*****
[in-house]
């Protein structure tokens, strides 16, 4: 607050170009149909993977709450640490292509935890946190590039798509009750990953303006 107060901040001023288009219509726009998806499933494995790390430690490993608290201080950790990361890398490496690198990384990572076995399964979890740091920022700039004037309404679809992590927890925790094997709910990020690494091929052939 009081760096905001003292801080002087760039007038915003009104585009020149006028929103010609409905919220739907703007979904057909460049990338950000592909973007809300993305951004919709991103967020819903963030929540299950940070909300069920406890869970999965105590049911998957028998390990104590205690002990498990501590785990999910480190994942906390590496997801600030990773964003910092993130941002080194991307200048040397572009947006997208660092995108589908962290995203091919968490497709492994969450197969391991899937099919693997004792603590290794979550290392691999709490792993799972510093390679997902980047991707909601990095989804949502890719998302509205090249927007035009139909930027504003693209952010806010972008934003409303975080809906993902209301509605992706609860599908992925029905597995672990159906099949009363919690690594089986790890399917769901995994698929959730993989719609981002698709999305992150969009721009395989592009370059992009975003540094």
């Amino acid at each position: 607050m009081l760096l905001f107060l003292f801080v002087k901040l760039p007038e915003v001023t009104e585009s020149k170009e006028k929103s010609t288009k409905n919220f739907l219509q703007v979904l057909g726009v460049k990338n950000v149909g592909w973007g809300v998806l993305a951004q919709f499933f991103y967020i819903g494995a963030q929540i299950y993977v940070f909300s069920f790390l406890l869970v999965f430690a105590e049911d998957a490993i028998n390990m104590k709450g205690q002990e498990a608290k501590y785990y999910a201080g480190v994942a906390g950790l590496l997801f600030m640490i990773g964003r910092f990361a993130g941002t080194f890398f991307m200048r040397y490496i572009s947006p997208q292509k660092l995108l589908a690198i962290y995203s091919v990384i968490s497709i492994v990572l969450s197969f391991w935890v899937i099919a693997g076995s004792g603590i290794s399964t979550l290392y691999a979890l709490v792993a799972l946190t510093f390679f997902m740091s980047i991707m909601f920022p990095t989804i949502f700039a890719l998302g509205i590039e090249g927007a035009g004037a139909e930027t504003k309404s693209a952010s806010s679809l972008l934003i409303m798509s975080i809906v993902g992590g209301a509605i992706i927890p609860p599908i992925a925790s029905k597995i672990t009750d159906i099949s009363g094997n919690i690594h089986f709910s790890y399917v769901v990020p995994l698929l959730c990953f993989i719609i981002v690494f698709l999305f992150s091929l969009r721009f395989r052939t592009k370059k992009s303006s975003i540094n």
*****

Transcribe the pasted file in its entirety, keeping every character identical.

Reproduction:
[in-house]
């Protein structure tokens, strides 16, 4: 607050170009149909993977709450640490292509935890946190590039798509009750990953303006 107060901040001023288009219509726009998806499933494995790390430690490993608290201080950790990361890398490496690198990384990572076995399964979890740091920022700039004037309404679809992590927890925790094997709910990020690494091929052939 009081760096905001003292801080002087760039007038915003009104585009020149006028929103010609409905919220739907703007979904057909460049990338950000592909973007809300993305951004919709991103967020819903963030929540299950940070909300069920406890869970999965105590049911998957028998390990104590205690002990498990501590785990999910480190994942906390590496997801600030990773964003910092993130941002080194991307200048040397572009947006997208660092995108589908962290995203091919968490497709492994969450197969391991899937099919693997004792603590290794979550290392691999709490792993799972510093390679997902980047991707909601990095989804949502890719998302509205090249927007035009139909930027504003693209952010806010972008934003409303975080809906993902209301509605992706609860599908992925029905597995672990159906099949009363919690690594089986790890399917769901995994698929959730993989719609981002698709999305992150969009721009395989592009370059992009975003540094």
């Amino acid at each position: 607050m009081l760096l905001f107060l003292f801080v002087k901040l760039p007038e915003v001023t009104e585009s020149k170009e006028k929103s010609t288009k409905n919220f739907l219509q703007v979904l057909g726009v460049k990338n950000v149909g592909w973007g809300v998806l993305a951004q919709f499933f991103y967020i819903g494995a963030q929540i299950y993977v940070f909300s069920f790390l406890l869970v999965f430690a105590e049911d998957a490993i028998n390990m104590k709450g205690q002990e498990a608290k501590y785990y999910a201080g480190v994942a906390g950790l590496l997801f600030m640490i990773g964003r910092f990361a993130g941002t080194f890398f991307m200048r040397y490496i572009s947006p997208q292509k660092l995108l589908a690198i962290y995203s091919v990384i968490s497709i492994v990572l969450s197969f391991w935890v899937i099919a693997g076995s004792g603590i290794s399964t979550l290392y691999a979890l709490v792993a799972l946190t510093f390679f997902m740091s980047i991707m909601f920022p990095t989804i949502f700039a890719l998302g509205i590039e090249g927007a035009g004037a139909e930027t504003k309404s693209a952010s806010s679809l972008l934003i409303m798509s975080i809906v993902g992590g209301a509605i992706i927890p609860p599908i992925a925790s029905k597995i672990t009750d159906i099949s009363g094997n919690i690594h089986f709910s790890y399917v769901v990020p995994l698929l959730c990953f993989i719609i981002v690494f698709l999305f992150s091929l969009r721009f395989r052939t592009k370059k992009s303006s975003i540094n």